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House Passes Stimulus with Zero GOP Votes

February 13, 2009 - by Donny Shaw

The House of Representatives has just passed the $787 billion American Recovery and Reinvestment Act conference report by a vote of 246-183, sending it to the Senate for one final test before it gets signed into law by President Obama.

Like the House’s first vote on the bill in late January, not a single Republican voted for it. Seven Democrats crossed the aisle this time to vote with the Republicans against the bill. They are:

Rep. Bobby Bright [D, AL-2]
Rep. Peter DeFazio [D, OR-4]
Rep. Parker Griffith [D, AL-5]
Rep. Walter Minnick [D, ID-1]
Rep. Collin Peterson [D, MN-7]
Rep. Heath Shuler [D, NC-11]
Rep. Gene Taylor [D, MS-4]

One Democrat voted “present”: Rep. Daniel Lipinski [D, IL-3].

Leading up to the vote on passage this morning, the House debate was mainly focused on the speed with which the final version of the 999-page bill was brought to the floor. The final version of the legislation was still being worked out late into Thursday night; at 11pm ET, the text was posted on the House Rules Committee website, complete with hand-scrawled scratch-outs and illegible notes in the ledger. Earlier in the week, the House voted unanimously to adopt a non-binding rule, proposed by Rep. Jerry Lewis [R, CA-41] that instructed conference committee members not to endorse a final version of the bill “unless the text of such agreement has been available to managers in an electronic, searchable and downloadable form for at least 48 hours.” Since the rule was non-binding, there wasn’t much the Republicans could do to slow things down. But in a series of procedural votes this morning, a couple dozen Democrats broke with their party to join Republicans in protesting how the conference report was being handled.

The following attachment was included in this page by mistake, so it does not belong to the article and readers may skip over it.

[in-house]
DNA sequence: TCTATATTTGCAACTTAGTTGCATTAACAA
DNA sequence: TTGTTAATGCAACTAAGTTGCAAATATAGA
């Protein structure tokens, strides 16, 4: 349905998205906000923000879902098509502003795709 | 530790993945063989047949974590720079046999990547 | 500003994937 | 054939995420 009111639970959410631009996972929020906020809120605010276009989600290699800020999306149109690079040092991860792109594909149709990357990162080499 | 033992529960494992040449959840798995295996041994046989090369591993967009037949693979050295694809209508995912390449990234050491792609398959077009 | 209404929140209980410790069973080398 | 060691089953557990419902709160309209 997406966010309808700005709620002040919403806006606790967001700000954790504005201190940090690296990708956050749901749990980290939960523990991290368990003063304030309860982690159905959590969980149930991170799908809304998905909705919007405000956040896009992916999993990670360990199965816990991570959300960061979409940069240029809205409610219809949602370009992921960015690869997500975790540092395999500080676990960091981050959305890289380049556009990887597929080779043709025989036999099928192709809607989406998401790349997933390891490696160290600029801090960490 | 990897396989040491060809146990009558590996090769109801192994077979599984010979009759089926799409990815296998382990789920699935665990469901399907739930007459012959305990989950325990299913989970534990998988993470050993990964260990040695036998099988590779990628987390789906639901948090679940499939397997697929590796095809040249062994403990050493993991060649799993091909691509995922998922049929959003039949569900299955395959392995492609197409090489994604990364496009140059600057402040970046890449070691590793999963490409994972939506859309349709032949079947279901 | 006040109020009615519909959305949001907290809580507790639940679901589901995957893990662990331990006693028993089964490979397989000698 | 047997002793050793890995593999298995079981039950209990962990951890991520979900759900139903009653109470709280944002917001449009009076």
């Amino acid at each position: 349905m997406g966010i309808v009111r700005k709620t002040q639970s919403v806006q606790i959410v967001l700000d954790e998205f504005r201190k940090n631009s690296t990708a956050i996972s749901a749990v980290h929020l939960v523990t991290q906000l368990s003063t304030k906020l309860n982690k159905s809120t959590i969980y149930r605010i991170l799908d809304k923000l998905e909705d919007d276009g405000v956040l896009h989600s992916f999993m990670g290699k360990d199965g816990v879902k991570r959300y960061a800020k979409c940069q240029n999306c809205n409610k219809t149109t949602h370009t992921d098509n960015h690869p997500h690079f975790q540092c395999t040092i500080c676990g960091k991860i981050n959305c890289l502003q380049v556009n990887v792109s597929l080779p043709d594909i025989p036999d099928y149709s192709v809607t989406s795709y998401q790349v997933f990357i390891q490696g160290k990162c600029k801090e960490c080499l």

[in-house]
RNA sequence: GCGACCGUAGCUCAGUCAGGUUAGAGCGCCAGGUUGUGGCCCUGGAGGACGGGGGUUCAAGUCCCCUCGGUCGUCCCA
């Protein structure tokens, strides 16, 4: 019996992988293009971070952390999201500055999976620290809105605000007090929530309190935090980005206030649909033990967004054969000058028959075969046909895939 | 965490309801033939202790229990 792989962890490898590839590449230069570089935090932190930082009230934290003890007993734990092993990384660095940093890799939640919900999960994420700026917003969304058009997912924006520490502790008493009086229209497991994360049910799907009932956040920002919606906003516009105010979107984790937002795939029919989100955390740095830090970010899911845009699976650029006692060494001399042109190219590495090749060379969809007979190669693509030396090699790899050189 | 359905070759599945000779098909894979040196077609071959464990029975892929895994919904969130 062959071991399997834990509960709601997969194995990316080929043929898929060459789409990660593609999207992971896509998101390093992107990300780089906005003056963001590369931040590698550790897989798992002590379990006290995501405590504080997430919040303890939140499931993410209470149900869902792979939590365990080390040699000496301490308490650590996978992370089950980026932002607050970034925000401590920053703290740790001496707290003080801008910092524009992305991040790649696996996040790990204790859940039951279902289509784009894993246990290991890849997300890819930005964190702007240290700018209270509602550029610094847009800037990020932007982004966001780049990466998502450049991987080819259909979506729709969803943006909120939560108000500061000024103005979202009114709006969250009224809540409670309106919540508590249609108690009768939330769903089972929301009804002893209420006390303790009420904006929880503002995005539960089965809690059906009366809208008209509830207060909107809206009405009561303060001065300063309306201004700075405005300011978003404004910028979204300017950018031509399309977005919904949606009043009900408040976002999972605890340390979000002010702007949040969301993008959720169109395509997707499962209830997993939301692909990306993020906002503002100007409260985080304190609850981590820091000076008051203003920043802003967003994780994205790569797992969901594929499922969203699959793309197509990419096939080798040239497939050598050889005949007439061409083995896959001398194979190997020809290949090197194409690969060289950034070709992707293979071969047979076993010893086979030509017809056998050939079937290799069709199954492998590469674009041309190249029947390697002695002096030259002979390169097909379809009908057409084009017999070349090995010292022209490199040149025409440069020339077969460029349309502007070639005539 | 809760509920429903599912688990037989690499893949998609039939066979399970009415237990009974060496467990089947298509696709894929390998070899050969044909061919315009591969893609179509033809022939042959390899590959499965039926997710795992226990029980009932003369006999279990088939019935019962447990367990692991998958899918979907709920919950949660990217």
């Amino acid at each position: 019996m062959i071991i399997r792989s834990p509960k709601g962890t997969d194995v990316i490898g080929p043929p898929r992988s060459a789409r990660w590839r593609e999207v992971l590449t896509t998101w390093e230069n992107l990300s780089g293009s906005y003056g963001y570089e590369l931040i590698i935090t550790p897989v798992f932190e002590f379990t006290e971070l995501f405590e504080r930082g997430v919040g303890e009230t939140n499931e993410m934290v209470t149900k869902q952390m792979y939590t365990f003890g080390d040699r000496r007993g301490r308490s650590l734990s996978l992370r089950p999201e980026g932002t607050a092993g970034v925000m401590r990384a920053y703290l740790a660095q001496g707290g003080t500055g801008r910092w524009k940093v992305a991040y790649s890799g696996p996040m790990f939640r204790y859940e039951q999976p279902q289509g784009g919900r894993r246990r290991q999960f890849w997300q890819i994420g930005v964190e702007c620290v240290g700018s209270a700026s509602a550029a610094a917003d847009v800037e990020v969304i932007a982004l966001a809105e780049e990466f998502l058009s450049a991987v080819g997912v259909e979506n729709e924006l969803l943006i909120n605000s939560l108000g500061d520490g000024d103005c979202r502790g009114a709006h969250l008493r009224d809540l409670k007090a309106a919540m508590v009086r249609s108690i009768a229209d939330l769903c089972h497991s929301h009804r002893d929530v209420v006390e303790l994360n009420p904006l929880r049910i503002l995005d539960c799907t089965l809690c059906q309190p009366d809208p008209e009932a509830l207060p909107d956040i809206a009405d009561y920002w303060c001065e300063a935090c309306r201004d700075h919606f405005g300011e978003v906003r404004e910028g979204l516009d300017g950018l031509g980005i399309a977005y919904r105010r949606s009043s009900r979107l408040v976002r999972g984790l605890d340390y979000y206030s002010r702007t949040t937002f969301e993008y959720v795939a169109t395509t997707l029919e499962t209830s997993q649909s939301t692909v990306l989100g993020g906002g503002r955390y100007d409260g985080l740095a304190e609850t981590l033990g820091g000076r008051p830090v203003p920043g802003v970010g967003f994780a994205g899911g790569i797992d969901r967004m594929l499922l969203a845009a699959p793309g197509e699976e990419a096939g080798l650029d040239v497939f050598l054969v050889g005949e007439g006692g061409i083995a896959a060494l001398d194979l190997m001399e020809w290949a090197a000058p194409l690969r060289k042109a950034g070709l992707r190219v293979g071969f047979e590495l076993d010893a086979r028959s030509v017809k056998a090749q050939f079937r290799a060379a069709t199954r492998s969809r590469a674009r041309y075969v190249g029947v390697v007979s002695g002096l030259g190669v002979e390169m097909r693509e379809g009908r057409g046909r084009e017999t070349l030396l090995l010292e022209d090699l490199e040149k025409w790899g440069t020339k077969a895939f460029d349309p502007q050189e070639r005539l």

The Senate will take their vote on the legislation this evening.

UPDATE: The Swamp has Rep. Lipinski’s explanation of his “present” vote:

>’I did not want to embarrass President Obama, but I don’t think Congress did Obama any favors in the way this bill was put together. I wanted to send the message that we needed to do more.’

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